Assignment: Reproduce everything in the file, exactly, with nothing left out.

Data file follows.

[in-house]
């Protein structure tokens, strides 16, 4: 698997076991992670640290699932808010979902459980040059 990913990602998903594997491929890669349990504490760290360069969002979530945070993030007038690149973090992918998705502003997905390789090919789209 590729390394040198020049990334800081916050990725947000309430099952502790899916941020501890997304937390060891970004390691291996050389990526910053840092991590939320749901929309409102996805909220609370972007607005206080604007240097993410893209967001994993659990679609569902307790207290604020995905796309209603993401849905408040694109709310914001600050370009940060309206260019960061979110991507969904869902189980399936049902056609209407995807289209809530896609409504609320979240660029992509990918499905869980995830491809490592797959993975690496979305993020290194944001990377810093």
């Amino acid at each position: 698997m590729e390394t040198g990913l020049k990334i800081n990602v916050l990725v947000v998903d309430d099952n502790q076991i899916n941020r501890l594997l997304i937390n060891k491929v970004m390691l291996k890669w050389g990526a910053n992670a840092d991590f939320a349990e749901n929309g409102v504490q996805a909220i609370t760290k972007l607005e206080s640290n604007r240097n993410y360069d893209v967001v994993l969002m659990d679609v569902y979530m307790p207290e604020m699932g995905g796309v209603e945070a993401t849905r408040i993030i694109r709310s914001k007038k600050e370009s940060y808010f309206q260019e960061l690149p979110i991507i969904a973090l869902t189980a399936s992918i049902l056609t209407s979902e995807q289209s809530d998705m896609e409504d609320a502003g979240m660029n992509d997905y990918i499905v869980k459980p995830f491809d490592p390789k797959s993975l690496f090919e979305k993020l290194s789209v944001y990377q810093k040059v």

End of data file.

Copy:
[in-house]
């Protein structure tokens, strides 16, 4: 698997076991992670640290699932808010979902459980040059 990913990602998903594997491929890669349990504490760290360069969002979530945070993030007038690149973090992918998705502003997905390789090919789209 590729390394040198020049990334800081916050990725947000309430099952502790899916941020501890997304937390060891970004390691291996050389990526910053840092991590939320749901929309409102996805909220609370972007607005206080604007240097993410893209967001994993659990679609569902307790207290604020995905796309209603993401849905408040694109709310914001600050370009940060309206260019960061979110991507969904869902189980399936049902056609209407995807289209809530896609409504609320979240660029992509990918499905869980995830491809490592797959993975690496979305993020290194944001990377810093």
């Amino acid at each position: 698997m590729e390394t040198g990913l020049k990334i800081n990602v916050l990725v947000v998903d309430d099952n502790q076991i899916n941020r501890l594997l997304i937390n060891k491929v970004m390691l291996k890669w050389g990526a910053n992670a840092d991590f939320a349990e749901n929309g409102v504490q996805a909220i609370t760290k972007l607005e206080s640290n604007r240097n993410y360069d893209v967001v994993l969002m659990d679609v569902y979530m307790p207290e604020m699932g995905g796309v209603e945070a993401t849905r408040i993030i694109r709310s914001k007038k600050e370009s940060y808010f309206q260019e960061l690149p979110i991507i969904a973090l869902t189980a399936s992918i049902l056609t209407s979902e995807q289209s809530d998705m896609e409504d609320a502003g979240m660029n992509d997905y990918i499905v869980k459980p995830f491809d490592p390789k797959s993975l690496f090919e979305k993020l290194s789209v944001y990377q810093k040059v």